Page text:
Hidden away in the hills of Dartmoor, in a land that commerce forgot is Chagstock festival, a place so at ease with itself populated by the Chagstock family faithful that I can’t imagine it gives stuff about what the outside world thinks of it, it certainly doesn’t strike me as a place that would be interested in change, and why, when it sells its 5000 or so tickets every year without any problem would it?
I’ve been coming here for 8 years now, and if someone told me they didn’t take it down between festivals, I could well believe it, and it works.
There are two main stages, one outside and one in a huge marquee, and as one finishes, the other starts, the people at the back of one stage are first out of the traps for at a front row of the other, what could be fairer?
Gates open at 3pm on Friday, and the festival ends Saturday night, which seems quick for a festival these days when many others seem to be stretching out for 4 or 5 days, but it is like one good party rather than the endurance test others can feel like for those of us past 30!
Fridays musical line up was a great mix of styles with electro swingsters the Correspondents followed by some cracking Scot- rock, courtesy of the brilliant King King on the main stage, divine slide guitar work & song-writing of Martin Harley, and a bit of good old fashioned British punk delivered in some fine traditionally wet British weather, not the best way to end a Friday night, but it stopped me worrying about my tomatoes!
By Saturday morning things had dried out and it was easy to see why Chagstock is a favourite destination for those who want to spend the weekend relaxing, groups of people enjoying a beer and a bit of banter around tables and under gazeebos, there’s stacks of space here and no one seems to get upset by awnings and chairs spread around.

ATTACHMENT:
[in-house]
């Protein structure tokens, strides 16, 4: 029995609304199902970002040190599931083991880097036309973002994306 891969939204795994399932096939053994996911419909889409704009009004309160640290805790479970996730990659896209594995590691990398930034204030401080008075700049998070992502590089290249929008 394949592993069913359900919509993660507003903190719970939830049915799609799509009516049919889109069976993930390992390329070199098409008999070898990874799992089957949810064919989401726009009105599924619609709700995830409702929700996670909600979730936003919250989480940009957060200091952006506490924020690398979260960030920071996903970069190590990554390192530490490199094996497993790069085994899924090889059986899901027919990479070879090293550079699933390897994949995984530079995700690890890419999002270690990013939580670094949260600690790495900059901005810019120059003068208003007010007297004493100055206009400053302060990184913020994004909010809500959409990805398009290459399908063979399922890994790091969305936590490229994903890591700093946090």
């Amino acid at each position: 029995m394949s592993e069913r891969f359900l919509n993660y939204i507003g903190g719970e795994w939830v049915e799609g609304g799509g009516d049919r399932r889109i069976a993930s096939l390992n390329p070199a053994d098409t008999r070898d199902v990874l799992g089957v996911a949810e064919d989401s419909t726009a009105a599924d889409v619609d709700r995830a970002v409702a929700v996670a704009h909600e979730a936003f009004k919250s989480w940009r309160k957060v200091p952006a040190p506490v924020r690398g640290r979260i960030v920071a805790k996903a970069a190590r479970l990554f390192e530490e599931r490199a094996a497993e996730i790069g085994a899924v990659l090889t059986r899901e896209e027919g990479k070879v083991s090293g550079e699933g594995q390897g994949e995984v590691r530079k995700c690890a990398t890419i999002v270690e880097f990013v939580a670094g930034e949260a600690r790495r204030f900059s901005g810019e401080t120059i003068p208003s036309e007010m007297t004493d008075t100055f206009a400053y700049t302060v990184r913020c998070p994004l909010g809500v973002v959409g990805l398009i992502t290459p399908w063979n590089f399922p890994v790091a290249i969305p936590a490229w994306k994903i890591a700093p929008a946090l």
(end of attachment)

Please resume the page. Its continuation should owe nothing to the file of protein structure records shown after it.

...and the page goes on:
If you don’t fancy what’s on at either of the main stages, there’s the Live Lounge off to one side, a small stage with a small PA, but plenty of protection from the extremes of weather, which this year, unusually, was blistering heat.
There’s a reasonable amount of traders on site, and a good selection of food stalls with tables and chairs around so you can sit and enjoy the music while you eat.
The music on Saturday was as good as any that I’ve seen at Chagstock over the years, from the likes of Barbarellas Bang Bang, The Grahams, The Luck and New Crisis, but the first one to really catch my eye was a young Irish band called Wood Burning Savages who seemed to be in the Rock n Roll business for all the right reasons, energetic, enigmatic and very popular it seemed. Folk favourites and darlings of Radio 2 Show of Hands put a touch of class to the afternoon on the main stage, followed by the Marquee stages last band of the festival The Hot Sprockets, another Irish band, who had come all the way over from Dublin especially for the gig, and I bet they were glad they did! The tent had not seen such a spectacle the whole weekend, people were quite literally running across the field to get a look at what was going on. With a 60s / 70s inspired look, somewhere between the Who and Led Zeppelin, they really had a party and blew away any cobwebs with an awe inspiring set, on the back of their latest album release and looking forward to a UK tour in October, definitely one to watch out for!
The one thing I have always admired about Chagstock is their ability to find unknown gems which don’t seem to be booked by every other festival
Last act of the weekend was Imelda May, having seemingly gone through a bit of a makeover since the last time I saw her 7 years ago, from the rockabilly chick with wild songs about Mayhem and the like, she now has a different band, a different look, and a different style. I`m not sure if some people were disappointed to be hearing the new songs rather than the earlier ones, but I thought the show was stunning, she has a beautiful voice, compelling presence on stage, the songs were a mix of gorgeous Brenda Lee inspired ballads to modern pop and a few of the old favourites like Johnny got a Boom Boom. She has a superb band and great interaction with the audience, even after all I said about the Hot Sprockets Imelda May was unequivocally the right person to end the festival, just brilliant.
Published on 27 July 2018 by Keith Dennelly